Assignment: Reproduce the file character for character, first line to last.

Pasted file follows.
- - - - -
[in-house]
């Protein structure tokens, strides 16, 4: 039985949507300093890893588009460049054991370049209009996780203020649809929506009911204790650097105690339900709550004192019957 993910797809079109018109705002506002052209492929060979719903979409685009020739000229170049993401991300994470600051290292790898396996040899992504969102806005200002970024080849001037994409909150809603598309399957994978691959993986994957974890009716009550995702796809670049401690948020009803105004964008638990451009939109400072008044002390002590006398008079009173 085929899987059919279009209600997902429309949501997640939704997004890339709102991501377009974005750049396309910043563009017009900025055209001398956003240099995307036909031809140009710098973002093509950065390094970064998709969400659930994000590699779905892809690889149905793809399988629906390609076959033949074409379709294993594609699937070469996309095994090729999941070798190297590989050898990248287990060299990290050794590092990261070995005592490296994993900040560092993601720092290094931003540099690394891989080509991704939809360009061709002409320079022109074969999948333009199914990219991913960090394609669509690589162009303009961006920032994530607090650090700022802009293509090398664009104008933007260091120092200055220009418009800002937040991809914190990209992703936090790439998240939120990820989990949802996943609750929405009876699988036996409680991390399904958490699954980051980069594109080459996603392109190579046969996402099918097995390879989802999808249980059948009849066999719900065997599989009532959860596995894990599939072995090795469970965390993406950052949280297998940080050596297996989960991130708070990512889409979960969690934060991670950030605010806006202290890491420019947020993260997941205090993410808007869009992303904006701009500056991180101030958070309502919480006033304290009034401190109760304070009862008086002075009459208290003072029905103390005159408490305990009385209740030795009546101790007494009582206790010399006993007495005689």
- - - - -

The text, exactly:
[in-house]
């Protein structure tokens, strides 16, 4: 039985949507300093890893588009460049054991370049209009996780203020649809929506009911204790650097105690339900709550004192019957 993910797809079109018109705002506002052209492929060979719903979409685009020739000229170049993401991300994470600051290292790898396996040899992504969102806005200002970024080849001037994409909150809603598309399957994978691959993986994957974890009716009550995702796809670049401690948020009803105004964008638990451009939109400072008044002390002590006398008079009173 085929899987059919279009209600997902429309949501997640939704997004890339709102991501377009974005750049396309910043563009017009900025055209001398956003240099995307036909031809140009710098973002093509950065390094970064998709969400659930994000590699779905892809690889149905793809399988629906390609076959033949074409379709294993594609699937070469996309095994090729999941070798190297590989050898990248287990060299990290050794590092990261070995005592490296994993900040560092993601720092290094931003540099690394891989080509991704939809360009061709002409320079022109074969999948333009199914990219991913960090394609669509690589162009303009961006920032994530607090650090700022802009293509090398664009104008933007260091120092200055220009418009800002937040991809914190990209992703936090790439998240939120990820989990949802996943609750929405009876699988036996409680991390399904958490699954980051980069594109080459996603392109190579046969996402099918097995390879989802999808249980059948009849066999719900065997599989009532959860596995894990599939072995090795469970965390993406950052949280297998940080050596297996989960991130708070990512889409979960969690934060991670950030605010806006202290890491420019947020993260997941205090993410808007869009992303904006701009500056991180101030958070309502919480006033304290009034401190109760304070009862008086002075009459208290003072029905103390005159408490305990009385209740030795009546101790007494009582206790010399006993007495005689």